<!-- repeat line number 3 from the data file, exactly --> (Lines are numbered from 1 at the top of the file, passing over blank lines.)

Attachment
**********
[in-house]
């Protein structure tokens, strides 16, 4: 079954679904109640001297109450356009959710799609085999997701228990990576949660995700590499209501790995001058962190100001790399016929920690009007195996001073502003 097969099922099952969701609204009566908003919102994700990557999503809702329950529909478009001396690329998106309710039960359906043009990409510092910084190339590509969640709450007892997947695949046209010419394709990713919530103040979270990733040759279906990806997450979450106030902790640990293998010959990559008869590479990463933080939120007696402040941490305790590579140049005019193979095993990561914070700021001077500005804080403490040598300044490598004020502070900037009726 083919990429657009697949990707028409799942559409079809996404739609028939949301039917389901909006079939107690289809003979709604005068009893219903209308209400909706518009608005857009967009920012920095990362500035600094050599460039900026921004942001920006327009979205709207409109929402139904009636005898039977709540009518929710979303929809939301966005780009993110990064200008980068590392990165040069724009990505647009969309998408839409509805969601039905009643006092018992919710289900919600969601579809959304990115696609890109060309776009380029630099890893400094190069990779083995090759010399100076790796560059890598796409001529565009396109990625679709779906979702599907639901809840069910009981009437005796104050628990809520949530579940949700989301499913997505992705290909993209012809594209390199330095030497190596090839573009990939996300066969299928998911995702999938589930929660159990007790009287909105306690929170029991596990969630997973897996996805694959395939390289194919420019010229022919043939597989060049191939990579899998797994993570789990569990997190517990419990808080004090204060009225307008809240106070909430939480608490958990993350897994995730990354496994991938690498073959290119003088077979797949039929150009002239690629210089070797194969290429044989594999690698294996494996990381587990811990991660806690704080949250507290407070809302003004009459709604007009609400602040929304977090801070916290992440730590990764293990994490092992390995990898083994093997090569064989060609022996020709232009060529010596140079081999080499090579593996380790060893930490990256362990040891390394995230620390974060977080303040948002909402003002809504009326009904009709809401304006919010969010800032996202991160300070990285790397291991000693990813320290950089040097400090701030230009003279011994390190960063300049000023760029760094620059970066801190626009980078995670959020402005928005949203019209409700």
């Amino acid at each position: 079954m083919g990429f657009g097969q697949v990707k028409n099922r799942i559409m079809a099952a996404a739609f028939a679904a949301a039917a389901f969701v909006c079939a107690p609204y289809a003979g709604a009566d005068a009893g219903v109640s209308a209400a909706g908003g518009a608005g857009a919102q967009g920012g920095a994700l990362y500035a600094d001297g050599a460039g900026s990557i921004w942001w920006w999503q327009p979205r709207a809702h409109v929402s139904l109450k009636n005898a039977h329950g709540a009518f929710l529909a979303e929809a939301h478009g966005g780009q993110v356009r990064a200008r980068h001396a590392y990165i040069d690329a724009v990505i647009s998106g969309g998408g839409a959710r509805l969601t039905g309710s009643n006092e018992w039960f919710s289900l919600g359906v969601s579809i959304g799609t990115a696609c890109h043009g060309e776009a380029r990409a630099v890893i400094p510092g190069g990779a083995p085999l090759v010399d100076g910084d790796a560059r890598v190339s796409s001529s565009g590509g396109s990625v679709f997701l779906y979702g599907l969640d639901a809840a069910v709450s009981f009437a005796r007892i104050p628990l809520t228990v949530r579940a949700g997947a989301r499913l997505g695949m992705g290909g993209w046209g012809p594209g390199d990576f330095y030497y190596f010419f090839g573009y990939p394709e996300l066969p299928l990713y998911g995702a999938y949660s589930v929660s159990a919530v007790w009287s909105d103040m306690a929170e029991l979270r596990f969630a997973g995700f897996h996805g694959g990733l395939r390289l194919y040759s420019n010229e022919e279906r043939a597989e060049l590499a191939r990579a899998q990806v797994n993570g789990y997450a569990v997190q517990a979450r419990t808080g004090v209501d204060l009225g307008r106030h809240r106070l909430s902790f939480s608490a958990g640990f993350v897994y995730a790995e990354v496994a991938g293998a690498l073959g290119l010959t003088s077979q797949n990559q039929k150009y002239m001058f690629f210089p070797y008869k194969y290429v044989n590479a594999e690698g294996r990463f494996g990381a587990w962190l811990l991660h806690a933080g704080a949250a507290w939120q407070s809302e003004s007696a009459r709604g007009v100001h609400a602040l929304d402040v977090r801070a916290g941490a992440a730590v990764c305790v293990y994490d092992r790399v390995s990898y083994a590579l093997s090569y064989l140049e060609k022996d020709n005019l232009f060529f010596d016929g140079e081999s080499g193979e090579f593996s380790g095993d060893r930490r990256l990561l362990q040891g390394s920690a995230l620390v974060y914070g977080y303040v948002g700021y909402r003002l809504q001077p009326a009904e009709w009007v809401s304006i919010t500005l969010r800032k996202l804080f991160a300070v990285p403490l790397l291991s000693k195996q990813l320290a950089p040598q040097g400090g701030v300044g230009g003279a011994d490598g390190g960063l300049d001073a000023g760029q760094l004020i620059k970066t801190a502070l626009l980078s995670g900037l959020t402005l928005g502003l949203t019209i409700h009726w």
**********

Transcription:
């Amino acid at each position: 079954m083919g990429f657009g097969q697949v990707k028409n099922r799942i559409m079809a099952a996404a739609f028939a679904a949301a039917a389901f969701v909006c079939a107690p609204y289809a003979g709604a009566d005068a009893g219903v109640s209308a209400a909706g908003g518009a608005g857009a919102q967009g920012g920095a994700l990362y500035a600094d001297g050599a460039g900026s990557i921004w942001w920006w999503q327009p979205r709207a809702h409109v929402s139904l109450k009636n005898a039977h329950g709540a009518f929710l529909a979303e929809a939301h478009g966005g780009q993110v356009r990064a200008r980068h001396a590392y990165i040069d690329a724009v990505i647009s998106g969309g998408g839409a959710r509805l969601t039905g309710s009643n006092e018992w039960f919710s289900l919600g359906v969601s579809i959304g799609t990115a696609c890109h043009g060309e776009a380029r990409a630099v890893i400094p510092g190069g990779a083995p085999l090759v010399d100076g910084d790796a560059r890598v190339s796409s001529s565009g590509g396109s990625v679709f997701l779906y979702g599907l969640d639901a809840a069910v709450s009981f009437a005796r007892i104050p628990l809520t228990v949530r579940a949700g997947a989301r499913l997505g695949m992705g290909g993209w046209g012809p594209g390199d990576f330095y030497y190596f010419f090839g573009y990939p394709e996300l066969p299928l990713y998911g995702a999938y949660s589930v929660s159990a919530v007790w009287s909105d103040m306690a929170e029991l979270r596990f969630a997973g995700f897996h996805g694959g990733l395939r390289l194919y040759s420019n010229e022919e279906r043939a597989e060049l590499a191939r990579a899998q990806v797994n993570g789990y997450a569990v997190q517990a979450r419990t808080g004090v209501d204060l009225g307008r106030h809240r106070l909430s902790f939480s608490a958990g640990f993350v897994y995730a790995e990354v496994a991938g293998a690498l073959g290119l010959t003088s077979q797949n990559q039929k150009y002239m001058f690629f210089p070797y008869k194969y290429v044989n590479a594999e690698g294996r990463f494996g990381a587990w962190l811990l991660h806690a933080g704080a949250a507290w939120q407070s809302e003004s007696a009459r709604g007009v100001h609400a602040l929304d402040v977090r801070a916290g941490a992440a730590v990764c305790v293990y994490d092992r790399v390995s990898y083994a590579l093997s090569y064989l140049e060609k022996d020709n005019l232009f060529f010596d016929g140079e081999s080499g193979e090579f593996s380790g095993d060893r930490r990256l990561l362990q040891g390394s920690a995230l620390v974060y914070g977080y303040v948002g700021y909402r003002l809504q001077p009326a009904e009709w009007v809401s304006i919010t500005l969010r800032k996202l804080f991160a300070v990285p403490l790397l291991s000693k195996q990813l320290a950089p040598q040097g400090g701030v300044g230009g003279a011994d490598g390190g960063l300049d001073a000023g760029q760094l004020i620059k970066t801190a502070l626009l980078s995670g900037l959020t402005l928005g502003l949203t019209i409700h009726w």